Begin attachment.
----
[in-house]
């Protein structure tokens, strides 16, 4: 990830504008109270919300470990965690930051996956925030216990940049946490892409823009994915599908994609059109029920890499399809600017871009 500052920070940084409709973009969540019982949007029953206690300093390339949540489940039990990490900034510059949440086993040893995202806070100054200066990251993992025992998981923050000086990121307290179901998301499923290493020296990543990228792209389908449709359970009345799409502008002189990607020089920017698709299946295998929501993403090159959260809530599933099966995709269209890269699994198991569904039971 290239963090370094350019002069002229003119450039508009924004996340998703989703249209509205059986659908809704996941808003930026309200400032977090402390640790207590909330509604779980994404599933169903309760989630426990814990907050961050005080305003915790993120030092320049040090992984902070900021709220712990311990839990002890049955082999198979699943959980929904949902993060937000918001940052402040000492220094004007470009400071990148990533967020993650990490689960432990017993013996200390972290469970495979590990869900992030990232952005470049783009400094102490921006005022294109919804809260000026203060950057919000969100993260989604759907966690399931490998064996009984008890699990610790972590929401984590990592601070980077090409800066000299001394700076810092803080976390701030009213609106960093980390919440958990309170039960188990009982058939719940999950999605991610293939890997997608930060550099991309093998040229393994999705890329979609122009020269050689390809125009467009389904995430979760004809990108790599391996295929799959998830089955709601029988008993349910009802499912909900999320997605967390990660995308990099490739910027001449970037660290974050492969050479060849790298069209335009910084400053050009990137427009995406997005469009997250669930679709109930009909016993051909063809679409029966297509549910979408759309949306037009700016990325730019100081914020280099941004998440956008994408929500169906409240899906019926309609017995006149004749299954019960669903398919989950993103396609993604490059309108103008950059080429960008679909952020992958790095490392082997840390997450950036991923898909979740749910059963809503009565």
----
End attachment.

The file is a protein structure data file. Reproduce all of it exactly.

[in-house]
């Protein structure tokens, strides 16, 4: 990830504008109270919300470990965690930051996956925030216990940049946490892409823009994915599908994609059109029920890499399809600017871009 500052920070940084409709973009969540019982949007029953206690300093390339949540489940039990990490900034510059949440086993040893995202806070100054200066990251993992025992998981923050000086990121307290179901998301499923290493020296990543990228792209389908449709359970009345799409502008002189990607020089920017698709299946295998929501993403090159959260809530599933099966995709269209890269699994198991569904039971 290239963090370094350019002069002229003119450039508009924004996340998703989703249209509205059986659908809704996941808003930026309200400032977090402390640790207590909330509604779980994404599933169903309760989630426990814990907050961050005080305003915790993120030092320049040090992984902070900021709220712990311990839990002890049955082999198979699943959980929904949902993060937000918001940052402040000492220094004007470009400071990148990533967020993650990490689960432990017993013996200390972290469970495979590990869900992030990232952005470049783009400094102490921006005022294109919804809260000026203060950057919000969100993260989604759907966690399931490998064996009984008890699990610790972590929401984590990592601070980077090409800066000299001394700076810092803080976390701030009213609106960093980390919440958990309170039960188990009982058939719940999950999605991610293939890997997608930060550099991309093998040229393994999705890329979609122009020269050689390809125009467009389904995430979760004809990108790599391996295929799959998830089955709601029988008993349910009802499912909900999320997605967390990660995308990099490739910027001449970037660290974050492969050479060849790298069209335009910084400053050009990137427009995406997005469009997250669930679709109930009909016993051909063809679409029966297509549910979408759309949306037009700016990325730019100081914020280099941004998440956008994408929500169906409240899906019926309609017995006149004749299954019960669903398919989950993103396609993604490059309108103008950059080429960008679909952020992958790095490392082997840390997450950036991923898909979740749910059963809503009565």